A Kurdish official, Hadia Yousef, told The Associated Press the YPG fighters have not fled the town, but have evacuated the remaining civilians because of “massacres.” She said clashes in the town were still underway.
The Britain-based Syrian Observatory for Human Rights said the Turkey-backed forces have taken control of half the town, with intense fighting still underway.
The Observatory says nearly 200,000 people have fled the Afrin region in recent days amid heavy airstrikes, entering Syrian government-held territory nearby. Syrian State TV on Sunday broadcast footage of a long line of vehicles and civilians on foot leaving Afrin. Erdogan has said the people of Afrin will return.
Turkey’s military meanwhile tweeted that its forces are now conducting combing operations to search for land mines and explosives.
The army posted a video on social media showing a soldier holding a Turkish flag and a man waving the Syrian opposition flag on the balcony of the district parliament building with a tank stationed on the street. The soldier called the capture a “gift” to the Turkish nation and to fallen soldiers on the anniversary of a famous World War I victory.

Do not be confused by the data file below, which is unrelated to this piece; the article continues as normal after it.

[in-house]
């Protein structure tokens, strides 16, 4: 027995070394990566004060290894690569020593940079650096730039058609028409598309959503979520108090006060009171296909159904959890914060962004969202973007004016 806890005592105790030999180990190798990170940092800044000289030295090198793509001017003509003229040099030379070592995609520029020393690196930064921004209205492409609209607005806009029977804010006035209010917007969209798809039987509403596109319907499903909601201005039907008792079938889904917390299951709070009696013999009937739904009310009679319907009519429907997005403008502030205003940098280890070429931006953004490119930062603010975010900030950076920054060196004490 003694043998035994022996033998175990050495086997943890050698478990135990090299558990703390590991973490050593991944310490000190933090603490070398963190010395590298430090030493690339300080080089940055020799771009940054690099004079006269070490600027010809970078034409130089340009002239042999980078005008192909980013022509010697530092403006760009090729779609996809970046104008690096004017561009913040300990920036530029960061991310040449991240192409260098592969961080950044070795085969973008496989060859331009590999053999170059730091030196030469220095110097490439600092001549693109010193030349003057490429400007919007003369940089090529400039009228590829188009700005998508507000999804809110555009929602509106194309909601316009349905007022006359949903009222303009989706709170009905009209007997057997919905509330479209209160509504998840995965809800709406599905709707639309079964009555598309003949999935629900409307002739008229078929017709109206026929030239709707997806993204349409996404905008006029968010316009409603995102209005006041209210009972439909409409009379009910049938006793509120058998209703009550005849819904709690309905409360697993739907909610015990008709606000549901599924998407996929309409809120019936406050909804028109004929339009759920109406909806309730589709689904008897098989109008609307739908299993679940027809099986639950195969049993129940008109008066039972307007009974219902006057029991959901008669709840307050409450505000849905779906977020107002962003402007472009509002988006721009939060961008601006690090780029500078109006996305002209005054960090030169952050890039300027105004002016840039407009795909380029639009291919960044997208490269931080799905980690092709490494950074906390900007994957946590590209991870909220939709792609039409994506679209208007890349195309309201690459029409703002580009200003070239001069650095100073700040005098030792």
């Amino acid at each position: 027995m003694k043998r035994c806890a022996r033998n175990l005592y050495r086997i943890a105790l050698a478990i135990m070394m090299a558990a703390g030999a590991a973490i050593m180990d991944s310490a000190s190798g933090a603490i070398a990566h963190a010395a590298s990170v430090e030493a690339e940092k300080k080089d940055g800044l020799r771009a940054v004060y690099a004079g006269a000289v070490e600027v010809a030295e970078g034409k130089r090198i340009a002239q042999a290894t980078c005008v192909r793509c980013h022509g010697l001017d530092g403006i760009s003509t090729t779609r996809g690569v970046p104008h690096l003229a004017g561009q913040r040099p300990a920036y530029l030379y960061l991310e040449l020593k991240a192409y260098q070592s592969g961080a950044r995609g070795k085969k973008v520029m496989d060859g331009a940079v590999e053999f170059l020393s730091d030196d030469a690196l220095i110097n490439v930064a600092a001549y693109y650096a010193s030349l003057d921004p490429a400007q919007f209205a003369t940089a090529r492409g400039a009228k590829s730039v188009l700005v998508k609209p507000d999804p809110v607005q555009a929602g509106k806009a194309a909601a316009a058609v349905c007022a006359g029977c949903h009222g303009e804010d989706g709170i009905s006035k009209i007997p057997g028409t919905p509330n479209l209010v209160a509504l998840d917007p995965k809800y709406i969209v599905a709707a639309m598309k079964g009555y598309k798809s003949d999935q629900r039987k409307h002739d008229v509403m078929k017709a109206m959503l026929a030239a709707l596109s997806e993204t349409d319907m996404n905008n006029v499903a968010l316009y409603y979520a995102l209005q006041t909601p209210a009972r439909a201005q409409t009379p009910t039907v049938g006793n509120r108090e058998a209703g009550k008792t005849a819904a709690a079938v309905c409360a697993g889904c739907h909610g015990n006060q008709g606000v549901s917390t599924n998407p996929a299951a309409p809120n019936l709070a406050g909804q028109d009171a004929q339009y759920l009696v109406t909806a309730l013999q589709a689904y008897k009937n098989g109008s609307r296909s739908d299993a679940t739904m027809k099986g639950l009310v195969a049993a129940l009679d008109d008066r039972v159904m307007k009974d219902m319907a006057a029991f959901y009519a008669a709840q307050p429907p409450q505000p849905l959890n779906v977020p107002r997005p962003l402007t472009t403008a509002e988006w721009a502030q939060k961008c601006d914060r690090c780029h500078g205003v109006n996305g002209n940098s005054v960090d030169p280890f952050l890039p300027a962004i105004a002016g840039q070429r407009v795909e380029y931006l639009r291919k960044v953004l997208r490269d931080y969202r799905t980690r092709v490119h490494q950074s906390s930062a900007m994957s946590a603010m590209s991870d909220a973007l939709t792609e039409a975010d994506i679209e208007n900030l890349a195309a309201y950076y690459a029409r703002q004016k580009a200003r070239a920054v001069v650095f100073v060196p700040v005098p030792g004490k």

Footage by Turkey’s private Dogan news agency showed Syrian fighters shooting in the air in celebration.
Kurdish news websites showed images of Syrian fighters destroying a statue symbolizing the Kurdish new year celebrations that are being held this week. The statue was of Kawa, a mythological hero in Iran’s Zagros mountains who defeated a brutal ruler and lit fires to spread the news, ushering in spring.
The YPG has been a key US ally in the fight against the Daesh group, and seized large areas across northern and eastern Syria from the extremists with the help of coalition airstrikes.
But Erdogan has repeatedly said that NATO ally Turkey will not allow a “terror corridor” along its border.
Turkey also fears the establishment of a Kurdish self-ruled zone in Syria that could inspire its own Kurdish minority to press for greater autonomy. The Kurds are the largest stateless ethnic group in the Middle East, with some 30 million living in an area split between Iran, Iraq, Turkey and Syria.
The Kurdish militia and the Observatory said Turkish jets struck Afrin’s main hospital on Friday, killing over a dozen people. The Turkish military denied the allegations.